The poverty and healthcare issues China faces are swiftly being tackled by private and state investment. China’s anticorruption campaign has made for better corporate citizens in China than exist in the United States. China’s corruption campaign led to a significant reduction in US luxury goods sales in China. She claims these goods were previously used to bribe Chinese business leaders and are no longer marketable in China.
Lee believes that China is the world’s growth engine and a better investment than the United States. China provides opportunities for skilled worker while the United States focuses on empowering the rich. The United States spends its time opposing vice-fostering Chinese initiatives that promote trade, foreign investment, and infrastructure development for evolving countries, thus undermining their economic growth (e.g., US opposition to China’s Belt and Road Initiative and the China-led Asian Infrastructure and Investment Bank). Finally, China’s growing defense expenditures are a direct counterbalance to US presence in East Asia and a reflection of its goal to protect its interests against US aggression.
Although the author touches upon some of the most notable pundit concerns affecting the Chinese economy, she comes up woefully short in substantively challenging them and then meaningfully assessing them against the United States. As such, the book reads as very shallow; rather than scholarly rigor, it uses conversationally reasoned conjecture supported by anecdotal analysis. Indicative of the lack of the book’s rigor is that of the 21 sources she does cite—one being herself, the vast majority are newspaper pieces and popular Asian-focused monthly business journals. This fact also undermines the credibility and value of the book.
Finally, it is blatantly biased toward China. The reader will find little in the way of objective perspective. Lee fails to mention or adequately report on such things as China’s controversial trade policy and foreign business practices, patent violations, lack of intellectual property protection, and state-sponsored corporate espionage. Regarding China’s macroeconomics, she makes light of China’s habitually false or misleading economic data reports that indicate greater economic growth than the ground truth. She provides no reference to shrinking foreign direct investment into China. Nor does she mention China’s struggle to shift from an industrial-based to a service-based economy or that China is now investing more in manufacturing in other countries than in its own. All of these factors are telltale signs that China is losing its manufacturing competitive edge. Additionally, China faces huge demographic issues undermining its economic growth going forward. China has an aging population and a low birth rate, resulting in a labor shortage and higher labor costs that are adversely affecting its trade competitiveness. The author does not acknowledge this situation at all. Moreover, China has an underfunded healthcare system, making the aging population situation even more problematic. China also has an aggregate debt per capita greater than that of the United States and an environmental cleanup crisis requiring trillions in US dollars to adequately address. In other words, the Chinese government is facing growing social welfare obligations that are outpacing tax revenues. In closing, the above-mentioned is all under a backdrop of growing resentment toward China throughout the international community—not an enviable position to be in.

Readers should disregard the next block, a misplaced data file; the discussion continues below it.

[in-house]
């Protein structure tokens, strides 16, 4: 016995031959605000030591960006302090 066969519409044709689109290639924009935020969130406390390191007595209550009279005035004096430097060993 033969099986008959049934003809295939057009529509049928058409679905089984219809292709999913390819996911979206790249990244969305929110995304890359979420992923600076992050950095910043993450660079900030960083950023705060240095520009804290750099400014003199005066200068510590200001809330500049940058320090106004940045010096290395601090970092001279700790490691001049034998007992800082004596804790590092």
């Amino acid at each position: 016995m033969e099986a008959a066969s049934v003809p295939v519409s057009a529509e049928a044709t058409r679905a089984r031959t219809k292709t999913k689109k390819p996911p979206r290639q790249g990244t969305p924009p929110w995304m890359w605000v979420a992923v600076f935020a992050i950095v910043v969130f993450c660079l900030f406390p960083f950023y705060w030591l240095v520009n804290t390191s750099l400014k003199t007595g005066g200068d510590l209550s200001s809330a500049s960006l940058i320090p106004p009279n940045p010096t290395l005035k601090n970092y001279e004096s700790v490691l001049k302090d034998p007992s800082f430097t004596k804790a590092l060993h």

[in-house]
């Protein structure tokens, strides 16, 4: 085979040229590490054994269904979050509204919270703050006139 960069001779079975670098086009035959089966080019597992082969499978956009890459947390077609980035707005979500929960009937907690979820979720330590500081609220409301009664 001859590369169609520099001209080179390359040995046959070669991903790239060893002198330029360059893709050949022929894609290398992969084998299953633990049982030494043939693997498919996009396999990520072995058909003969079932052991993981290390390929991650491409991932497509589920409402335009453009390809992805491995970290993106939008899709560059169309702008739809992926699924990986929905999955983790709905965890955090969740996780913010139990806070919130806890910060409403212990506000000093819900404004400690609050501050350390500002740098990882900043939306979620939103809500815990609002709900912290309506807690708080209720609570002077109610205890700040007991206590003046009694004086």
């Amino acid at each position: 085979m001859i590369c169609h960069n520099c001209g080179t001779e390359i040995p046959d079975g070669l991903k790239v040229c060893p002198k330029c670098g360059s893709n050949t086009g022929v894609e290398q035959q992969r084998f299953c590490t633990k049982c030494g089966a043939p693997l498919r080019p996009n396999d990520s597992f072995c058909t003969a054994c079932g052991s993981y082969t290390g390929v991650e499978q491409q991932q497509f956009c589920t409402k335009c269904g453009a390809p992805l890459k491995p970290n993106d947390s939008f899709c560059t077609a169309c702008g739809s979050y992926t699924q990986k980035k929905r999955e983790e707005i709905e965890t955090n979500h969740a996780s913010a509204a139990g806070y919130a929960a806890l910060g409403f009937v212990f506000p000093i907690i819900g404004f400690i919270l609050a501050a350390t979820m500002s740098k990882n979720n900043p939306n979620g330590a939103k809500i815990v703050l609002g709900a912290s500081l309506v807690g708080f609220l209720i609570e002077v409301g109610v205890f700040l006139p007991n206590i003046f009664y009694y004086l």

Unfortunately, this book is best read by those merely interested in a purely Chinese opinion piece rather than an enlightening, well-informed, objective, and thought-provoking body of work on one of the most critical global economic concerns/challenges impacting the international community today.
David A. Anderson, PhD
US Army Command and General Staff College
401 Chennault Circle
Maxwell AFB, AL 36112-6010